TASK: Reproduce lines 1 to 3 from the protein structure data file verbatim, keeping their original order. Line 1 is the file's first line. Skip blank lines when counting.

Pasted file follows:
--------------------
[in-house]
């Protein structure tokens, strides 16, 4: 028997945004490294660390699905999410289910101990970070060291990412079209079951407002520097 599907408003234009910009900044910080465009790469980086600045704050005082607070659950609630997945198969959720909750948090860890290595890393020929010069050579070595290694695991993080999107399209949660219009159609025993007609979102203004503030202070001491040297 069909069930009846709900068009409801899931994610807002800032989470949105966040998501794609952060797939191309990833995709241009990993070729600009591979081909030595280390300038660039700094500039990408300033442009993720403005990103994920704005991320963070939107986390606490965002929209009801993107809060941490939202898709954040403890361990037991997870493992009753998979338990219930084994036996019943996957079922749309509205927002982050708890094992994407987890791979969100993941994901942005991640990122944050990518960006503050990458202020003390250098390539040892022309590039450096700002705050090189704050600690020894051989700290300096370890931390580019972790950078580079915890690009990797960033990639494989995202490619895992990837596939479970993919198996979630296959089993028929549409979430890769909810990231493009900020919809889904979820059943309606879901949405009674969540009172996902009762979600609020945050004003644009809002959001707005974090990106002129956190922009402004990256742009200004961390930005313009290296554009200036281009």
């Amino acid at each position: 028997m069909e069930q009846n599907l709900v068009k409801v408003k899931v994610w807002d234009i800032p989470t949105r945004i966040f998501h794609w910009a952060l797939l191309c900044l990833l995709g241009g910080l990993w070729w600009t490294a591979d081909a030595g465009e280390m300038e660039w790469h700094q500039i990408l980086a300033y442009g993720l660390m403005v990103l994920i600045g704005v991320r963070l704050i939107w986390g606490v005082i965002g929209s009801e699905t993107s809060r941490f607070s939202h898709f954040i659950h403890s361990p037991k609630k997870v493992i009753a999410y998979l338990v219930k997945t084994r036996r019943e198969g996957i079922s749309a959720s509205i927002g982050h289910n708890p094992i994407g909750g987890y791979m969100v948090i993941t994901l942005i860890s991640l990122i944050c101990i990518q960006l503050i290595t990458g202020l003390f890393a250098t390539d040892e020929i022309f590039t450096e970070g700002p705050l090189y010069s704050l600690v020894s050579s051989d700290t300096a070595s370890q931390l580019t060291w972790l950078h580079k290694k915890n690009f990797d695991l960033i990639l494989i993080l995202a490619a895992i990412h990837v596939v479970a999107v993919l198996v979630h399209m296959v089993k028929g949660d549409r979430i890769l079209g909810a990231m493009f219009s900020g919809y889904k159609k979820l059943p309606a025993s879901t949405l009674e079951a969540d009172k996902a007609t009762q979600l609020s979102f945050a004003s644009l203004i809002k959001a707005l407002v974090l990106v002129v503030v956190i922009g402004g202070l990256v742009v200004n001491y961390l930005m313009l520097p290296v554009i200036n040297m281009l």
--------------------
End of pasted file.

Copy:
[in-house]
């Protein structure tokens, strides 16, 4: 028997945004490294660390699905999410289910101990970070060291990412079209079951407002520097 599907408003234009910009900044910080465009790469980086600045704050005082607070659950609630997945198969959720909750948090860890290595890393020929010069050579070595290694695991993080999107399209949660219009159609025993007609979102203004503030202070001491040297 069909069930009846709900068009409801899931994610807002800032989470949105966040998501794609952060797939191309990833995709241009990993070729600009591979081909030595280390300038660039700094500039990408300033442009993720403005990103994920704005991320963070939107986390606490965002929209009801993107809060941490939202898709954040403890361990037991997870493992009753998979338990219930084994036996019943996957079922749309509205927002982050708890094992994407987890791979969100993941994901942005991640990122944050990518960006503050990458202020003390250098390539040892022309590039450096700002705050090189704050600690020894051989700290300096370890931390580019972790950078580079915890690009990797960033990639494989995202490619895992990837596939479970993919198996979630296959089993028929549409979430890769909810990231493009900020919809889904979820059943309606879901949405009674969540009172996902009762979600609020945050004003644009809002959001707005974090990106002129956190922009402004990256742009200004961390930005313009290296554009200036281009």
């Amino acid at each position: 028997m069909e069930q009846n599907l709900v068009k409801v408003k899931v994610w807002d234009i800032p989470t949105r945004i966040f998501h794609w910009a952060l797939l191309c900044l990833l995709g241009g910080l990993w070729w600009t490294a591979d081909a030595g465009e280390m300038e660039w790469h700094q500039i990408l980086a300033y442009g993720l660390m403005v990103l994920i600045g704005v991320r963070l704050i939107w986390g606490v005082i965002g929209s009801e699905t993107s809060r941490f607070s939202h898709f954040i659950h403890s361990p037991k609630k997870v493992i009753a999410y998979l338990v219930k997945t084994r036996r019943e198969g996957i079922s749309a959720s509205i927002g982050h289910n708890p094992i994407g909750g987890y791979m969100v948090i993941t994901l942005i860890s991640l990122i944050c101990i990518q960006l503050i290595t990458g202020l003390f890393a250098t390539d040892e020929i022309f590039t450096e970070g700002p705050l090189y010069s704050l600690v020894s050579s051989d700290t300096a070595s370890q931390l580019t060291w972790l950078h580079k290694k915890n690009f990797d695991l960033i990639l494989i993080l995202a490619a895992i990412h990837v596939v479970a999107v993919l198996v979630h399209m296959v089993k028929g949660d549409r979430i890769l079209g909810a990231m493009f219009s900020g919809y889904k159609k979820l059943p309606a025993s879901t949405l009674e079951a969540d009172k996902a007609t009762q979600l609020s979102f945050a004003s644009l203004i809002k959001a707005l407002v974090l990106v002129v503030v956190i922009g402004g202070l990256v742009v200004n001491y961390l930005m313009l520097p290296v554009i200036n040297m281009l």